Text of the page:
Credit was both a product of the American dream and a shaper of the American economy.

  •     Credit was the foundation of overseas trade in the nineteenth century, which created rich merchants willing to fund manufacturing and infrastructure developments
  •     In the first half of the twentieth century, making credit available to middle- and low-income households not only gave them access to life-enhancing and labour-saving devices such as refrigerators, washing machines, and automobiles, it also fired up the industries manufacturing those goods.
  •     Government incentives on the back of the GI Bill in 1944 enabled more people to buy houses, turning America into a nation of home owners – by 1980, nearly 70% of households owned their own homes
  •     Securitisation, the rise of credit cards, secondary markets, LBOs and junk bonds all contributed to a financial sector that was colossal in both scale and complexity, but in which lenders had become increasingly removed from the borrowers

By the turn of the 21st century, Olegario explained, ‘The steady erosion of lending standards along with government guarantees of bailouts severed the link between risk and reward. Nothing illustrated this break as starkly as the incidents of bank employees reaping outsized bonuses by taking risks with other people’s money while having no responsibility for losses. … Credit was still an engine of enterprise, but it had also become, more than at any time in the past, an agent of destruction whose reach was global.’

The Engine of Enterprise: Credit in America by Rowena Olegario is published by Harvard University Press

To speak to Rowena Olegario, or for any more information, contact the Press Office:

Josie Powell, Senior Press Officer, Saïd Business School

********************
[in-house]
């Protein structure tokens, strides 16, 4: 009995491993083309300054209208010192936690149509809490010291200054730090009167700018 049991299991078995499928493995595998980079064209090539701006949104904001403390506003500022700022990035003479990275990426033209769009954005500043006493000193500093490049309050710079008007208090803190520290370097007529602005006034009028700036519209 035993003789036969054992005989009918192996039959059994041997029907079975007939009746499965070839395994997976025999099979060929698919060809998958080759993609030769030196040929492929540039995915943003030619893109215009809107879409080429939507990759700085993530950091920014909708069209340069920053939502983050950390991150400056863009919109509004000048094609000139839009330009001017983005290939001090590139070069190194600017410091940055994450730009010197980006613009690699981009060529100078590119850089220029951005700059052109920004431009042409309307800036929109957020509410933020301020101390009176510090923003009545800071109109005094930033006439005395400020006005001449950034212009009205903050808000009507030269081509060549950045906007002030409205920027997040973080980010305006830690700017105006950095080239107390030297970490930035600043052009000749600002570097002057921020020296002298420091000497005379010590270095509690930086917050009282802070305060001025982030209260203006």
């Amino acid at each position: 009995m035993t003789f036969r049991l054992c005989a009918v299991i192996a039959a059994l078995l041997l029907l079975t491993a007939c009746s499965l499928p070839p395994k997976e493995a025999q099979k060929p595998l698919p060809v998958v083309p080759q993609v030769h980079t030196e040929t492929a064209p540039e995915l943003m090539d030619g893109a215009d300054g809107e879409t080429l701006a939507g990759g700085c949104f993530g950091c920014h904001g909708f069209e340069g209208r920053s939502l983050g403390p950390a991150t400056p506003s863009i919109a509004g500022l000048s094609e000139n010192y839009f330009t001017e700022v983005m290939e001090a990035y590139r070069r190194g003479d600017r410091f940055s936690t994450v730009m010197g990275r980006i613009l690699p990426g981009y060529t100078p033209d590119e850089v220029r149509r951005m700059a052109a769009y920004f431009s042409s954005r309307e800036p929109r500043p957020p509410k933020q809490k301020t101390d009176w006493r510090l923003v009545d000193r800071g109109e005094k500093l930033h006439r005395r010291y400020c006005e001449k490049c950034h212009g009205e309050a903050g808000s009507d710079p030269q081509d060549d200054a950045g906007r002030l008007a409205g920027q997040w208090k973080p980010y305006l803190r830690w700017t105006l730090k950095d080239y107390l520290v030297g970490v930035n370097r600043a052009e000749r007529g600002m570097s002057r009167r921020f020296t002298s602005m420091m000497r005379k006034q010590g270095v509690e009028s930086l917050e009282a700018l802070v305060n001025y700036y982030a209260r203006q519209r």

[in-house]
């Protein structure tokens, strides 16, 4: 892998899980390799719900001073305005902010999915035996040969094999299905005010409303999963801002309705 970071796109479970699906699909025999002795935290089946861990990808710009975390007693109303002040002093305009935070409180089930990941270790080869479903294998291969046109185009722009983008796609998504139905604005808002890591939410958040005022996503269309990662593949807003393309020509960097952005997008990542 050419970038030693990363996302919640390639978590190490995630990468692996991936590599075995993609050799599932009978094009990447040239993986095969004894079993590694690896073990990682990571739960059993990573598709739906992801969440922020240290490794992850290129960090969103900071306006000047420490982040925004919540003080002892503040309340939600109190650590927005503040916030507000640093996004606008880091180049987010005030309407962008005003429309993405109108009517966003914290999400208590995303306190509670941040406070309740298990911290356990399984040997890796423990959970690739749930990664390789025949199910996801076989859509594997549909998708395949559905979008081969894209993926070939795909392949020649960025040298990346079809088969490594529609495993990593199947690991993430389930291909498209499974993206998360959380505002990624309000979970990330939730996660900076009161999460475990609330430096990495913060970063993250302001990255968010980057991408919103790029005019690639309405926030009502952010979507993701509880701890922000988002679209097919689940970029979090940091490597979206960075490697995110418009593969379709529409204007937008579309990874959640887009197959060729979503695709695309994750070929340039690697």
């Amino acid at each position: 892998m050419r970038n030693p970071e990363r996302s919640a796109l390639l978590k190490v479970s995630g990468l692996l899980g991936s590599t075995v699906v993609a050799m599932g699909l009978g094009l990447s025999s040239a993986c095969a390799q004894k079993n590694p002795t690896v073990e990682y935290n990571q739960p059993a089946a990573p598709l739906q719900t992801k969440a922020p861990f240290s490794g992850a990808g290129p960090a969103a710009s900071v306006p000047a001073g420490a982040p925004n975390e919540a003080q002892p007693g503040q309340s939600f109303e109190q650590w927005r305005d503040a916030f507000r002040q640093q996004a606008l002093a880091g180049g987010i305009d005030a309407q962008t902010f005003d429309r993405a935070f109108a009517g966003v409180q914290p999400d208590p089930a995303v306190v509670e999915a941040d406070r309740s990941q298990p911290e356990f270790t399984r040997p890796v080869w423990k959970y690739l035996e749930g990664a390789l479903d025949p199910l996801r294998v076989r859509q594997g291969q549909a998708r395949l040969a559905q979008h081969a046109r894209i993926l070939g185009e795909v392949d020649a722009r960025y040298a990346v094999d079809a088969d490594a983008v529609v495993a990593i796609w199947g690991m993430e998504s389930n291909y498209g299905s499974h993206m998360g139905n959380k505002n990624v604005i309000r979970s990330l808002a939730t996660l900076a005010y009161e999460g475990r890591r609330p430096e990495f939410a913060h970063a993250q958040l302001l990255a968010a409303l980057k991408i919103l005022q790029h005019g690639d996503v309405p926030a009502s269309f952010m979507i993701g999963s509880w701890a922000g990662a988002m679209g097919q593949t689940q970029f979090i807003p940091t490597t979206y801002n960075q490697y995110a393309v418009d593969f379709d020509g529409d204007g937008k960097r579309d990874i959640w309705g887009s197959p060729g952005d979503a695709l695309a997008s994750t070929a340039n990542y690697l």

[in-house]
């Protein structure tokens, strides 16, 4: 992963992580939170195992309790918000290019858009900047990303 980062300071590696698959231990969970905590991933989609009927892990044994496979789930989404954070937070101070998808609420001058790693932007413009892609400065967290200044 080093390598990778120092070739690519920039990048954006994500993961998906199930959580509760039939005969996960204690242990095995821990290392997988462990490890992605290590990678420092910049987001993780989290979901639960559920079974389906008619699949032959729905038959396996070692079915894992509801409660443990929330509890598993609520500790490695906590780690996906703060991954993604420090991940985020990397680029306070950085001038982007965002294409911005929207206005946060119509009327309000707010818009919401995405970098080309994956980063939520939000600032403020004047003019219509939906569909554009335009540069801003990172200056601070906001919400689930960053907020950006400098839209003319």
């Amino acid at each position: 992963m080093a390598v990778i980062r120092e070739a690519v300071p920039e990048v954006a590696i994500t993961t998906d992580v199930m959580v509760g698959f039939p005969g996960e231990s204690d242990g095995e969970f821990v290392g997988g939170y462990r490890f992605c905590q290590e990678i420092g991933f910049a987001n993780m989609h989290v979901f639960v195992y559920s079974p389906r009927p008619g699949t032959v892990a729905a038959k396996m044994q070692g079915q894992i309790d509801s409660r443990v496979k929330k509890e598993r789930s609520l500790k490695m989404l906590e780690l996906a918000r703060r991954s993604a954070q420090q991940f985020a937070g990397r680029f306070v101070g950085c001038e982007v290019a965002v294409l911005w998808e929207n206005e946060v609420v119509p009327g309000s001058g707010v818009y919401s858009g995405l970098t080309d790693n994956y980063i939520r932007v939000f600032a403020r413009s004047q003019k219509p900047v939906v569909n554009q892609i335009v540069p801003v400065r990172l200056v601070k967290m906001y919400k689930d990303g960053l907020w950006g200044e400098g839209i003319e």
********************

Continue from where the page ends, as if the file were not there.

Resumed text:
Mobile +44 (0)7711 387215; Tel: +44 (0) 1865 288403
Email: josie.powell(at)sbs.ox.ac.uk or pressoffice(at)sbs.ox.ac.uk

About Saïd Business School

Saïd Business School at the University of Oxford blends the best of new and old. We are a vibrant and innovative business school, but yet deeply embedded in an 800 year old world-class university. We create programmes and ideas that have global impact. We educate people for successful business careers, and as a community seek to tackle world-scale problems. We deliver cutting-edge programmes and ground-breaking research that transform individuals, organisations, business practice, and society. We seek to be a world-class business school community, embedded in a world-class University, tackling world-scale problems.

In the Financial Times European Business School ranking (Dec 2015) Oxford Saïd is ranked 10th. It is ranked 10th worldwide in the FT’s combined ranking of Executive Education programmes (May 2015) and 28th in the world in the FT ranking of MBA programmes (Jan 2016). The MBA is ranked 7th in Businessweek’s full time MBA ranking outside the USA (Nov 2014) and is ranked 5th among the top non-US Business Schools by Forbes magazine (Sep 2013). The Executive MBA is ranked 2nd worldwide in the Economist’s Executive MBA ranking (Sep 2015) and 9th worldwide in the FT’s ranking of EMBAs (Oct 2015). The Oxford MSc in Financial Economics is ranked 14th in the world in the FT ranking of Masters in Finance programmes (Jun 2015). In the UK university league tables it is ranked first of all UK universities for undergraduate business and management in The Guardian (Jun 2015) and 2nd in The Times (Sept 2015). For more information, see http://www.sbs.ox.ac.uk/

ENDS